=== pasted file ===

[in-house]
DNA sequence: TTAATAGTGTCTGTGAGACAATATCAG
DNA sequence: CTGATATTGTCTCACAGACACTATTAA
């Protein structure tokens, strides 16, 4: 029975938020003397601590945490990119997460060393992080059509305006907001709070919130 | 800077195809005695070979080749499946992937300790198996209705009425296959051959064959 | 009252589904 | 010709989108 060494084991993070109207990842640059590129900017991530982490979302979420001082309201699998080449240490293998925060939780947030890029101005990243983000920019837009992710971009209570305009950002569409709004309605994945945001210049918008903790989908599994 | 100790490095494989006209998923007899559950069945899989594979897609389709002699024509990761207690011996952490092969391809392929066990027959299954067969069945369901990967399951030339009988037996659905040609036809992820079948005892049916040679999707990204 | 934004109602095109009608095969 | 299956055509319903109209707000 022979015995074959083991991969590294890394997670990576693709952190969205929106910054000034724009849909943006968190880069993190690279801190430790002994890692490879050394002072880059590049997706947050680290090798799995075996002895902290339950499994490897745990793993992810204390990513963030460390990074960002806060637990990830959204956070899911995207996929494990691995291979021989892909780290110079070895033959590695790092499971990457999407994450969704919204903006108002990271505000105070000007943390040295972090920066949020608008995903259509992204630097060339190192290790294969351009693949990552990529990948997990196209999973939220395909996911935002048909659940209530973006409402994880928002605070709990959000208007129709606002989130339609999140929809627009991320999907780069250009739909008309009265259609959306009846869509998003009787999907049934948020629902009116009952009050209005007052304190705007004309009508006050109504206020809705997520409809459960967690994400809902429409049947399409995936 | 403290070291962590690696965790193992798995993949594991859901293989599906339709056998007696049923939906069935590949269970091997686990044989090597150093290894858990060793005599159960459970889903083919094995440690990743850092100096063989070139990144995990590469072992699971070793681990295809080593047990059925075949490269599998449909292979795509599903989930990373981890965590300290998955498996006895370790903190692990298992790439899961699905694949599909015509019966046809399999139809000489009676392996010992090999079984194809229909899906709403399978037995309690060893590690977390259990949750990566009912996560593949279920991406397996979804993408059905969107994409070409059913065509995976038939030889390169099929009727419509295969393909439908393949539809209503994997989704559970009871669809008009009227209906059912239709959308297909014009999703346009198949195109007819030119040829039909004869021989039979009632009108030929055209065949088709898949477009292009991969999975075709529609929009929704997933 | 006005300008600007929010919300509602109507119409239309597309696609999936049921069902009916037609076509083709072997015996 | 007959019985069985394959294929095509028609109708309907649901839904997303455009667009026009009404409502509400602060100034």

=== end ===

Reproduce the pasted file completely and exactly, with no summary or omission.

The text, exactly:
[in-house]
DNA sequence: TTAATAGTGTCTGTGAGACAATATCAG
DNA sequence: CTGATATTGTCTCACAGACACTATTAA
């Protein structure tokens, strides 16, 4: 029975938020003397601590945490990119997460060393992080059509305006907001709070919130 | 800077195809005695070979080749499946992937300790198996209705009425296959051959064959 | 009252589904 | 010709989108 060494084991993070109207990842640059590129900017991530982490979302979420001082309201699998080449240490293998925060939780947030890029101005990243983000920019837009992710971009209570305009950002569409709004309605994945945001210049918008903790989908599994 | 100790490095494989006209998923007899559950069945899989594979897609389709002699024509990761207690011996952490092969391809392929066990027959299954067969069945369901990967399951030339009988037996659905040609036809992820079948005892049916040679999707990204 | 934004109602095109009608095969 | 299956055509319903109209707000 022979015995074959083991991969590294890394997670990576693709952190969205929106910054000034724009849909943006968190880069993190690279801190430790002994890692490879050394002072880059590049997706947050680290090798799995075996002895902290339950499994490897745990793993992810204390990513963030460390990074960002806060637990990830959204956070899911995207996929494990691995291979021989892909780290110079070895033959590695790092499971990457999407994450969704919204903006108002990271505000105070000007943390040295972090920066949020608008995903259509992204630097060339190192290790294969351009693949990552990529990948997990196209999973939220395909996911935002048909659940209530973006409402994880928002605070709990959000208007129709606002989130339609999140929809627009991320999907780069250009739909008309009265259609959306009846869509998003009787999907049934948020629902009116009952009050209005007052304190705007004309009508006050109504206020809705997520409809459960967690994400809902429409049947399409995936 | 403290070291962590690696965790193992798995993949594991859901293989599906339709056998007696049923939906069935590949269970091997686990044989090597150093290894858990060793005599159960459970889903083919094995440690990743850092100096063989070139990144995990590469072992699971070793681990295809080593047990059925075949490269599998449909292979795509599903989930990373981890965590300290998955498996006895370790903190692990298992790439899961699905694949599909015509019966046809399999139809000489009676392996010992090999079984194809229909899906709403399978037995309690060893590690977390259990949750990566009912996560593949279920991406397996979804993408059905969107994409070409059913065509995976038939030889390169099929009727419509295969393909439908393949539809209503994997989704559970009871669809008009009227209906059912239709959308297909014009999703346009198949195109007819030119040829039909004869021989039979009632009108030929055209065949088709898949477009292009991969999975075709529609929009929704997933 | 006005300008600007929010919300509602109507119409239309597309696609999936049921069902009916037609076509083709072997015996 | 007959019985069985394959294929095509028609109708309907649901839904997303455009667009026009009404409502509400602060100034």